A gambling problem does not just affect the sufferer; it also has a major impact on the lives of those around them. It can destroy relationships as well as finances, leaving sufferers with little to no help when they need it the most.
If you are a friend, family member or work colleague of a problem gambler, it is important to remember that as desperate as you will be for them to quit, it is ultimately up to the sufferer to decide that they want to stop gambling. As soon as they have recognised and accepted that they have a problem, you can be there to provide support for them so that they do not have to begin their journey towards recovery on their own.
Speaking with loved ones or trusted friends can be a huge help for people with gambling problems, who often feel isolated and alone because of their issues, and it is important for those who are closest to the sufferer to be as understanding as possible.
As the sufferer’s partner, friend or family member, you will have your own emotions to deal with as it may be that your money has been spent without your knowledge or your relationship with the sufferer has been neglected in favour of gambling. However, if you want to help it is a good idea to remain calm and bear in mind that the gambler’s self-esteem may be very fragile. Approaching their issues in a non-judgmental manner can help them open up about the issues they are experiencing.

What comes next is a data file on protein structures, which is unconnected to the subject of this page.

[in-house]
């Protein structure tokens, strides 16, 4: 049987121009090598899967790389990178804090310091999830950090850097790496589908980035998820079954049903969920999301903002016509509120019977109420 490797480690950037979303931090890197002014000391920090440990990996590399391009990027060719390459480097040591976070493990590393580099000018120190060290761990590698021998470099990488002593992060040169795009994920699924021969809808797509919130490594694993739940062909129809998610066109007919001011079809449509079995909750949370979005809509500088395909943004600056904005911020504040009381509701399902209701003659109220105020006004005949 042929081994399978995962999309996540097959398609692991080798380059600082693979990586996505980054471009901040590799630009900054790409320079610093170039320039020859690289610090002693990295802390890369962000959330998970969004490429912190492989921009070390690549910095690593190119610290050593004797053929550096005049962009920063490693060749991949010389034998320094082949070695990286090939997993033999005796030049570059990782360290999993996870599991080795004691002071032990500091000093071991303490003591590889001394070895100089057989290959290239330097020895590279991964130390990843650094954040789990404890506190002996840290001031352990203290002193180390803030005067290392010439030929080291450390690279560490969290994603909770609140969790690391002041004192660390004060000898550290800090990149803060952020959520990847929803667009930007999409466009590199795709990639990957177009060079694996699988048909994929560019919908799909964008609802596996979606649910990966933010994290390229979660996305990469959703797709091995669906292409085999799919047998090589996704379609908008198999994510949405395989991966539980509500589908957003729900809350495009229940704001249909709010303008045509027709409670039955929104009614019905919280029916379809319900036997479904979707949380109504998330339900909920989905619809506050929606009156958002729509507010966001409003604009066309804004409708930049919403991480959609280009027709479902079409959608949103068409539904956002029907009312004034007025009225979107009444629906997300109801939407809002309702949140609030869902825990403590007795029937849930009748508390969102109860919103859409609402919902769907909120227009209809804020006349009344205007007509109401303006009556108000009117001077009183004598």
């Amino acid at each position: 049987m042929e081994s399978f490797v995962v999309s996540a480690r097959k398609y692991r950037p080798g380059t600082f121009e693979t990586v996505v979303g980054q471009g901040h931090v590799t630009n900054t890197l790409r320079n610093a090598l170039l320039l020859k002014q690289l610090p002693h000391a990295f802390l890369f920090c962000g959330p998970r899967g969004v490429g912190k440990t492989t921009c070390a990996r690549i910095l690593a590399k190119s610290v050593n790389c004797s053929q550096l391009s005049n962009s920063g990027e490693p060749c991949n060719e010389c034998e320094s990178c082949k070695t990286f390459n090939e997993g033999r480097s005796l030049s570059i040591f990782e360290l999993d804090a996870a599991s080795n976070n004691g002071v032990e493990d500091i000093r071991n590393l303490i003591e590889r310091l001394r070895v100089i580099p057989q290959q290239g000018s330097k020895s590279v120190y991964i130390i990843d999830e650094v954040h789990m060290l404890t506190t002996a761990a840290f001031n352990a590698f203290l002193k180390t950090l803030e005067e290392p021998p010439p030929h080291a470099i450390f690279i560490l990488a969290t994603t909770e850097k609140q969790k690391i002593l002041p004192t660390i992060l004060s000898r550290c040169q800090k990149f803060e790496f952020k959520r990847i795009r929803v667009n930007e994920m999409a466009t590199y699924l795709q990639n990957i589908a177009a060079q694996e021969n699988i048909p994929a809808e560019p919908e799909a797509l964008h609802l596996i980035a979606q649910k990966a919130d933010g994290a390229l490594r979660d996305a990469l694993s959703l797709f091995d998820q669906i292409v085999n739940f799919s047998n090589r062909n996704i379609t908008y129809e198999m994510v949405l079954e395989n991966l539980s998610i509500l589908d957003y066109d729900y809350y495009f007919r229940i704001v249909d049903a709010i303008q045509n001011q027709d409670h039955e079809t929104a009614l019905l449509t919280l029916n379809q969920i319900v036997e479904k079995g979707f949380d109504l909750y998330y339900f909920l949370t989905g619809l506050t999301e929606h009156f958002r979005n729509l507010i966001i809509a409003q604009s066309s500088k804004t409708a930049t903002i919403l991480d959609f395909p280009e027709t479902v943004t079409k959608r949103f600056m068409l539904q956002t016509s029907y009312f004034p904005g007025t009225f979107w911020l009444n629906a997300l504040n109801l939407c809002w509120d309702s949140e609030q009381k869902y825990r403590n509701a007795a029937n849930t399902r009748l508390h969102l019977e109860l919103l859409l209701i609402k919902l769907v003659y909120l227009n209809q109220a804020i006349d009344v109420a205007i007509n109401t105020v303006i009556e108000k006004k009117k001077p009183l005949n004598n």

You shouldn’t blame yourself for the gambler’s problems, but always be ready to get support yourself if you need it. It can be beneficial to attend a self-help group for families of gambling addicts or see a counsellor on your own, because there are lots of other people in the same boat and it can be difficult to cope in such circumstances or know how to offer sensitive yet practical help. You can also learn valuable communication techniques that will support both you and your friend or loved one.
Do what you can in terms of managing finances and be firm when it comes to requests from the gambler for money. It can be easy to hand over cash that they may say is not for the purpose of gambling, and you need to consider how you will handle such situations. You may need to take control of their spending while they work to address their gambling problem, but do not agree to pay the sufferer’s debts or loan them money. Visit the page on finance and debt management for more information on how to tackle money issues.
Most problem gamblers will require some professional help, either from a group such as Gamblers Anonymous or from a licensed therapist, and you can help encourage them to use these resources as one of the first steps towards getting better. There are details available of all the support and services which can be used to help those suffering from a gambling addiction.
Make sure to stay vigilant and watch out for warning signs that the sufferer might be falling back into old habits. There are a number of different behaviours which can indicate the presence of a gambling problem. Finally, the most important thing is to stay patient and be understanding. Problems will not disappear immediately and recovery can be a slow process, but by being there for your friend, relative or colleague you can give them a source of support that will prove invaluable over time.
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